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Washington Weekly Post
The Washington Weekly Post was first published on August 8, 1878, roughly a year after the establishment of its parent newspaper, the daily Washington Post. This 5-page weekly was printed on Tuesdays and amassed features from the daily edition for a national audience. It eventually surpassed the daily in sales with a circulation of 35,000 by 1885. Like the daily, the Weekly Post was under the editorial direction of publisher Stilson Hutchins and printed from the Washington Post building at 914 Pennsylvania Avenue. The pages digitized here, however, represent a later era of the paper after its purchase by Frank Hatton and Beriah Wilkins in 1889. In its early years, the paper was 26 x 39 inches and cost $7.50 annually, but it eventually settled into a 16 x 24 inch format with an annual subscription of $1.00.
As a national paper, the Weekly Post focused mainly on foreign affairs and major domestic politics. The pages often emphasized its owners' conservative views with editorials on such issues as states' rights, diplomacy, and foreign imperialism. The selection digitized here contains much coverage and opinion on newly acquired American lands in Cuba, Puerto Rico, and the Philippines, the Boer War in South Africa, the Boxer Rebellion in China, and domestic news in national politics. Beyond the front page, the weekly also frequently included a page on local news from Virginia and the Carolinas, and a round-up of recent happenings in the U.S Congress. Occasionally, it would include more special-interest pages on fashion and beauty, weather and market reports, travel writing, and fiction.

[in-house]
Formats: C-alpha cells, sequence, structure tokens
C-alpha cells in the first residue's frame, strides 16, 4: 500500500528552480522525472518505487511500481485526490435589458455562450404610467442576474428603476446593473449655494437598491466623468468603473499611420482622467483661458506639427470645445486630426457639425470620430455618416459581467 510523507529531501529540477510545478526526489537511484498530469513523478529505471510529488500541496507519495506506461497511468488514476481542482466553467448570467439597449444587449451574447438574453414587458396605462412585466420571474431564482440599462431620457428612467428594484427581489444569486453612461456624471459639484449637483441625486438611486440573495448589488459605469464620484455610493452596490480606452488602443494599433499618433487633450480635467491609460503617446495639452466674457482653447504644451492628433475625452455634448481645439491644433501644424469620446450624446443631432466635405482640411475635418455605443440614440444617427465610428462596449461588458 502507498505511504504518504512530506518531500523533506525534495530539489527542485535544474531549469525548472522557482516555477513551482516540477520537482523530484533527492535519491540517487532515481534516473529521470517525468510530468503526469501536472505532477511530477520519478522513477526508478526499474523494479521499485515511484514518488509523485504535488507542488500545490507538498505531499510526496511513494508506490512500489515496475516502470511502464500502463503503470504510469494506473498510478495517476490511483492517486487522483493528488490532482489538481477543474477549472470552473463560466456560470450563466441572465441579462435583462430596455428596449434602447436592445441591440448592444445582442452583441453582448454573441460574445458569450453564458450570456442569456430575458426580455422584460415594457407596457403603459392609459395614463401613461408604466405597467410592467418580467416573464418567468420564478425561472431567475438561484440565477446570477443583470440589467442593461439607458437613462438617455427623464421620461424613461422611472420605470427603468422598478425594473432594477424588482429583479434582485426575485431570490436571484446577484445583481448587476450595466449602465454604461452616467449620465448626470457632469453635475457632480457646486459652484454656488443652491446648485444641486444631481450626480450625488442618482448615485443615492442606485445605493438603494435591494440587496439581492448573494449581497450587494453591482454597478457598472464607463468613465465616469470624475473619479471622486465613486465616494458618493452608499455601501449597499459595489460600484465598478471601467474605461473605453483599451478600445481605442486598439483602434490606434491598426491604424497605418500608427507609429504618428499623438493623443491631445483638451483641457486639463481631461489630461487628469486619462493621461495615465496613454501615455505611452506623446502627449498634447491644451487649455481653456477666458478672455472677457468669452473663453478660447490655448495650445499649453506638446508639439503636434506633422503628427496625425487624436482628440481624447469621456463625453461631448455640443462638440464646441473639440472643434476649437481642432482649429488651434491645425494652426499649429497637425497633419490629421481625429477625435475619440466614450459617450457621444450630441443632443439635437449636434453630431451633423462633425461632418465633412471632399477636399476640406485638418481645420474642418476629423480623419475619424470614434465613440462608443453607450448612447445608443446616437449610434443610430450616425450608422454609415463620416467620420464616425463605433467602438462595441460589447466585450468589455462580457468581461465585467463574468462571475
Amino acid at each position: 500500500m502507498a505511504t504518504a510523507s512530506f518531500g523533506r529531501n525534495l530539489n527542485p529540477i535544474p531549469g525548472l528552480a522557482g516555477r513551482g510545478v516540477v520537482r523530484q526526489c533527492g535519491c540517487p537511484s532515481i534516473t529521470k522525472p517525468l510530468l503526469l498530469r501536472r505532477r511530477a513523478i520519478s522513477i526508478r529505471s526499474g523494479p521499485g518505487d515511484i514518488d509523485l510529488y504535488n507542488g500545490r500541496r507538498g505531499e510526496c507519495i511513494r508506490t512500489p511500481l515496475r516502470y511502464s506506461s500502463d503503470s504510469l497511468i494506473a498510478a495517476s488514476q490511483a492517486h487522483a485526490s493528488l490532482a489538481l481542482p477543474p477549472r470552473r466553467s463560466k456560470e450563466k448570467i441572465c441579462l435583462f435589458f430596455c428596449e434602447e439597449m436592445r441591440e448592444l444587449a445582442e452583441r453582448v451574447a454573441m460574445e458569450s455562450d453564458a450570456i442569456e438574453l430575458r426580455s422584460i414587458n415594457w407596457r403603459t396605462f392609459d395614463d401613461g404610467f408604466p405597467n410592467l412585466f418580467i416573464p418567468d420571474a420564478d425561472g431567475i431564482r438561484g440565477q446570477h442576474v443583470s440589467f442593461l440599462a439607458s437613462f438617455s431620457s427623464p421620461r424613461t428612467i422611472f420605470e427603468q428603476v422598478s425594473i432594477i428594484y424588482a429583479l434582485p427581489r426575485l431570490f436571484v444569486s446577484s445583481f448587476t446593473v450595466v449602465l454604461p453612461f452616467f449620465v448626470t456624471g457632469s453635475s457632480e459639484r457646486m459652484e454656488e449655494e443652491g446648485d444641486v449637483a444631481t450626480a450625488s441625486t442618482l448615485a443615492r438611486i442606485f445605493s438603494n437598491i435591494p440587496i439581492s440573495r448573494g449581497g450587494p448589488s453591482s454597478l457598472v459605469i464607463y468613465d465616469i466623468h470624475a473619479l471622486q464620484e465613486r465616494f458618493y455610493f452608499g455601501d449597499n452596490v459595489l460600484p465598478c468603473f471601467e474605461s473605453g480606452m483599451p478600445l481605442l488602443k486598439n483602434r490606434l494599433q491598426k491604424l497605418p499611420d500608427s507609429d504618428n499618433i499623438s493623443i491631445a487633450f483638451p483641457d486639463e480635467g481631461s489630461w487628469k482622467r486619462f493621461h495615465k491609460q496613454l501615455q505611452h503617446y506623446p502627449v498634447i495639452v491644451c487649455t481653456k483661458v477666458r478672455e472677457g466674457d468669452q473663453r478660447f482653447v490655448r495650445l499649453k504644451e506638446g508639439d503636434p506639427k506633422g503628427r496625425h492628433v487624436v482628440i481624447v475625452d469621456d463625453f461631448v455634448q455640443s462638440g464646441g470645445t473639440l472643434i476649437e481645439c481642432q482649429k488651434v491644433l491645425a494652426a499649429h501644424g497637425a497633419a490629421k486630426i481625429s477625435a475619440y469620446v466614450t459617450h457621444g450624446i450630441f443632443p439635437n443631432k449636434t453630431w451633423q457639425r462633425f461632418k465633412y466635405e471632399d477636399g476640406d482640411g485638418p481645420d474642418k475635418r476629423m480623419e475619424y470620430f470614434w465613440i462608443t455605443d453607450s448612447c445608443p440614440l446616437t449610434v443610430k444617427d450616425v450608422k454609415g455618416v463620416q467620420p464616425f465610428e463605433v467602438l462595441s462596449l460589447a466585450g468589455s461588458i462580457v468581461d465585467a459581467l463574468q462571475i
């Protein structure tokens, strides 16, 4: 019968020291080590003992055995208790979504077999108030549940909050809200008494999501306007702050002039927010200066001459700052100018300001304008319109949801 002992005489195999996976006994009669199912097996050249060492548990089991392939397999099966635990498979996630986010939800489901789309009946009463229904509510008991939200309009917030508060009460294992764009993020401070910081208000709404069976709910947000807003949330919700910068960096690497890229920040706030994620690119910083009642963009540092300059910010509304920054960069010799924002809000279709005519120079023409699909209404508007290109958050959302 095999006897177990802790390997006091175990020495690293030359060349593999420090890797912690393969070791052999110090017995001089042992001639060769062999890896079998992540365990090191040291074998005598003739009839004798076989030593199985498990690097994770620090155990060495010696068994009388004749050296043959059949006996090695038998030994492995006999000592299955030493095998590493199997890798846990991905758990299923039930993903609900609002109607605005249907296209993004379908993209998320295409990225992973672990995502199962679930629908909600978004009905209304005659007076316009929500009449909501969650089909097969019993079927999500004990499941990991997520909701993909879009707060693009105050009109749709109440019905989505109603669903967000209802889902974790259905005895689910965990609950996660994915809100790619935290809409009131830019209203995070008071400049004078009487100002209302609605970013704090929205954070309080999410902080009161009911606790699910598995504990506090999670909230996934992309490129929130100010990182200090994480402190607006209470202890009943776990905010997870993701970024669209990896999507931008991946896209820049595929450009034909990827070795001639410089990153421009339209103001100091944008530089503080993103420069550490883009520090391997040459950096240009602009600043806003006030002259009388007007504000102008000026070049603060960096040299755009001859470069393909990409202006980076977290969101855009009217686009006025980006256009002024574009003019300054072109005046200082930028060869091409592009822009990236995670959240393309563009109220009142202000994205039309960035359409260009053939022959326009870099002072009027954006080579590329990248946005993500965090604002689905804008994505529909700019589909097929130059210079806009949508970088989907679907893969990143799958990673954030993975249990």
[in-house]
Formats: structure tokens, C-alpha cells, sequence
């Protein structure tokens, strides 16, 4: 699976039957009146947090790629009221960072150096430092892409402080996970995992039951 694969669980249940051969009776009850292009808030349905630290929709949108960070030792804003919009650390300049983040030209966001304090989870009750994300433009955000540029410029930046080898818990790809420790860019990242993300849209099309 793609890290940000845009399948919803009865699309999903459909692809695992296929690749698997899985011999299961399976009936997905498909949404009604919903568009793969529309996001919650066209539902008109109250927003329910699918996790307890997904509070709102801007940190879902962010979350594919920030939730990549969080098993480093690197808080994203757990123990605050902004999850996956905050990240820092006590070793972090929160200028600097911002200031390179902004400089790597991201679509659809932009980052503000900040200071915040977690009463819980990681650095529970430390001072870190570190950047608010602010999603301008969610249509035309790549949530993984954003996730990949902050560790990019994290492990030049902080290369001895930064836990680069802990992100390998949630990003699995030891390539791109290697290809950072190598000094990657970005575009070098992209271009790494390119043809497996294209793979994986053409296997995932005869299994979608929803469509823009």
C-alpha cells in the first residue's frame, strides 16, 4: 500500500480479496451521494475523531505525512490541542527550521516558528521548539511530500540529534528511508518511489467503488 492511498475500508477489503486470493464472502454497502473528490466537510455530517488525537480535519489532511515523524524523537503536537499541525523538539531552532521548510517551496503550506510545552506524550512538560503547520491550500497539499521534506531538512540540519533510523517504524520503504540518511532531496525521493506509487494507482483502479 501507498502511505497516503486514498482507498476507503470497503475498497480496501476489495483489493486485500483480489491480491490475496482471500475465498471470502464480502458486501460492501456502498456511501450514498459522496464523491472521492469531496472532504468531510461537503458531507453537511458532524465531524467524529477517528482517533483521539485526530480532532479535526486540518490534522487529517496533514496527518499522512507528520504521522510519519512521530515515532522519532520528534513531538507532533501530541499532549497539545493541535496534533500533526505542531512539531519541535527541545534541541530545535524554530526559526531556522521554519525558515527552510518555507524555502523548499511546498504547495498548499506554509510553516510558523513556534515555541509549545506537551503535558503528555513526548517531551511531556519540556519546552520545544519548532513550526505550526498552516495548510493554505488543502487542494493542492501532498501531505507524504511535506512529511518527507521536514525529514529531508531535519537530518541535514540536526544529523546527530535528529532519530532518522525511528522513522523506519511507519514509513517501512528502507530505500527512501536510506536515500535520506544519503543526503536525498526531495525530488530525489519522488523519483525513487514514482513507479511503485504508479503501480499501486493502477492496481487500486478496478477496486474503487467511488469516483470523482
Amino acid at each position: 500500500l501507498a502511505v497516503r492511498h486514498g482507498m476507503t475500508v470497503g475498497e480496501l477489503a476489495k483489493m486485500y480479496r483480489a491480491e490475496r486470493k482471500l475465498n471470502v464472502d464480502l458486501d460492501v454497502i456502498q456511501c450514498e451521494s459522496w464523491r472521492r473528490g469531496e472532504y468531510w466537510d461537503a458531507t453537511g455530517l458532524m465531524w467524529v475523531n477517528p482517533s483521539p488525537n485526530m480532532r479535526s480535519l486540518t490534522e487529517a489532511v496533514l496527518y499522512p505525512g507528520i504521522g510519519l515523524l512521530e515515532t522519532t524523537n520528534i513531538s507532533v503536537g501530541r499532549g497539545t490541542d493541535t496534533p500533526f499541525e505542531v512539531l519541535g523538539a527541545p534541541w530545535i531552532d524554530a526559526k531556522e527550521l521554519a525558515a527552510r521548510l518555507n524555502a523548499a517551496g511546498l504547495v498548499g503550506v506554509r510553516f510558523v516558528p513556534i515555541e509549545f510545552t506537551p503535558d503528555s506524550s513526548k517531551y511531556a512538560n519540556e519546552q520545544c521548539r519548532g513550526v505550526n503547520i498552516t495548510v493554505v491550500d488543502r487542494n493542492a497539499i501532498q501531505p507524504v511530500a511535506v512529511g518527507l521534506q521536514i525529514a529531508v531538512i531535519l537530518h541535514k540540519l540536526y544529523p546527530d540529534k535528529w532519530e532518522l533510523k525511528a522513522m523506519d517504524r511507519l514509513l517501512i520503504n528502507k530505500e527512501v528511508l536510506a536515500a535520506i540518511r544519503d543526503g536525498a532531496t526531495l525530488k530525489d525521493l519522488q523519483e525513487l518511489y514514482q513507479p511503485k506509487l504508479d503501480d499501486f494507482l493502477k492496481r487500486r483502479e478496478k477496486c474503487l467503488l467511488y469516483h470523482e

The fate of the Weekly Post is unknown and no libraries are known to have issues past the ones available here. The Tuesday weekly did have to share its title as the Washington Post's weekly edition with the Sunday Post, established in 1880. The Sunday edition, the first of its kind in Washington, grew from eight pages in 1885 to 36 pages in 1904 and its similar content and audience may have contributed to the Weekly Post's decline.
Provided by: Library of Congress, Washington, DC